Déjà vu: freezing rain, followed by a flash freeze

Seems like we've been here before. We actually were, barely two weeks ago.

The Montreal area got hit with still more freezing rain during the day on Monday, making sidewalks even more of a mess than they might have been already.

And then, that freezing rain changed over to rain, and we got to see a brief thaw, as temperatures climbed to 6°C on Tuesday morning.

But, as we saw two weeks ago, all the water on the streets — and there is a lot of it — will quickly turn to ice as the temperature plummets to -7°C by late in the afternoon, and down to -12°C by Tuesday night.

More salt coming

Meanwhile, Philippe Sabourin, the city's point man on all things snow and ice, says there is some good news on the snow-management front: the snow removal operation from last week is just about all done — even though in many parts of town, chunks of ice from two weeks ago still pop up here and there.

Sabourin says the city will now put its full resources toward making the sidewalks passable, in advance of the flash freeze.

"The main focus today for the City of Montreal is spreading massive amounts of salt on the streets and sidewalks," Sabourin said Tuesday afternoon.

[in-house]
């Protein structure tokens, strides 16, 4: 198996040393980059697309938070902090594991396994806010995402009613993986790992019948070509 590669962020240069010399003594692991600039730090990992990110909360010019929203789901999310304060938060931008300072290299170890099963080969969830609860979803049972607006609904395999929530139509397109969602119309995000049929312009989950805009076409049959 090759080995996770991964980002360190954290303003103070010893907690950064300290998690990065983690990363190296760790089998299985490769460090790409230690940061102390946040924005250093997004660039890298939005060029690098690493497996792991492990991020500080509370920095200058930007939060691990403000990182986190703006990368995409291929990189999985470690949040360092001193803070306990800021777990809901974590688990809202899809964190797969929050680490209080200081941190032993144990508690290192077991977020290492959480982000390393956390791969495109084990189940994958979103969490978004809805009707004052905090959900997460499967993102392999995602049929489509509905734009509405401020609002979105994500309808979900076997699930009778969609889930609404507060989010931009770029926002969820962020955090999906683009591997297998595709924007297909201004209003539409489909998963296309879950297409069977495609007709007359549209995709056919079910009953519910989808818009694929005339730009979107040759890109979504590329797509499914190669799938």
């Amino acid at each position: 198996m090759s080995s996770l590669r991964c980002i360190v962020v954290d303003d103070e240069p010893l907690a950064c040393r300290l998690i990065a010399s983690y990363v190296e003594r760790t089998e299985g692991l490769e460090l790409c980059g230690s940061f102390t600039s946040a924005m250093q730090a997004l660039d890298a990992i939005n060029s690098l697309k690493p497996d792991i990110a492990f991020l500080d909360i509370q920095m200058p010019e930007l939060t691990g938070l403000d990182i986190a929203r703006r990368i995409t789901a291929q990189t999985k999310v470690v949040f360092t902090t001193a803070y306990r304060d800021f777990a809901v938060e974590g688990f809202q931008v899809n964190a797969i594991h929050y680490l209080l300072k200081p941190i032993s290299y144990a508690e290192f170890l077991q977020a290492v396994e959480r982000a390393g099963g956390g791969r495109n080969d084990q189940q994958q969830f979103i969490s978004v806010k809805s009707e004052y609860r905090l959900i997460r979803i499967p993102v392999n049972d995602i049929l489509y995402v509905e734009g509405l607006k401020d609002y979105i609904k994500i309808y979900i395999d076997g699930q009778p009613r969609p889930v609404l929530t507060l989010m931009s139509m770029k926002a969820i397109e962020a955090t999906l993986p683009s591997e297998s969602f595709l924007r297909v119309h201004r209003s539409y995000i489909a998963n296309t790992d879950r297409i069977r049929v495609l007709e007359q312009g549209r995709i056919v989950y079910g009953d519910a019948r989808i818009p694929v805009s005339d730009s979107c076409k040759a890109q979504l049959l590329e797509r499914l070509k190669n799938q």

He points out that the sewer system succeeded in absorbing all the water from this morning, suggesting the job won't be quite as difficult as it was a couple of weeks ago.

In the meantime, Sabourin says by Wednesday morning, all of Montreal's streets and sidewalks should be walkable.

"I'm not telling you that it's going to be perfect for [Wednesday] morning, but everything is being done to assure to secure the navigation for everyone," he said.

Complaints mount in NDG

For the moment, though, many Montrealers are still dealing with large puddles and icy sidewalks in many places — including NDG, where complaints about snow management have been fairly consistent since the first snowfall of the season.

Borough mayor Sue Montgomery says they have a plan — which for starters, involves making sure those large puddles get drained.

"Our big concern is to get the sewers open so that the water can drain and to pick up the ice," she says. "We have 440 kilometres of road to clear, 200 and some-odd kilometres of sidewalks. We're the biggest borough. We're 22 square kilometres. It's a huge job. It's not an excuse, it's an explanation."

The forecast is calling for still more rain and temperatures back up above freezing on Thursday and the first part of Friday, before temperatures plummet once again on Friday night.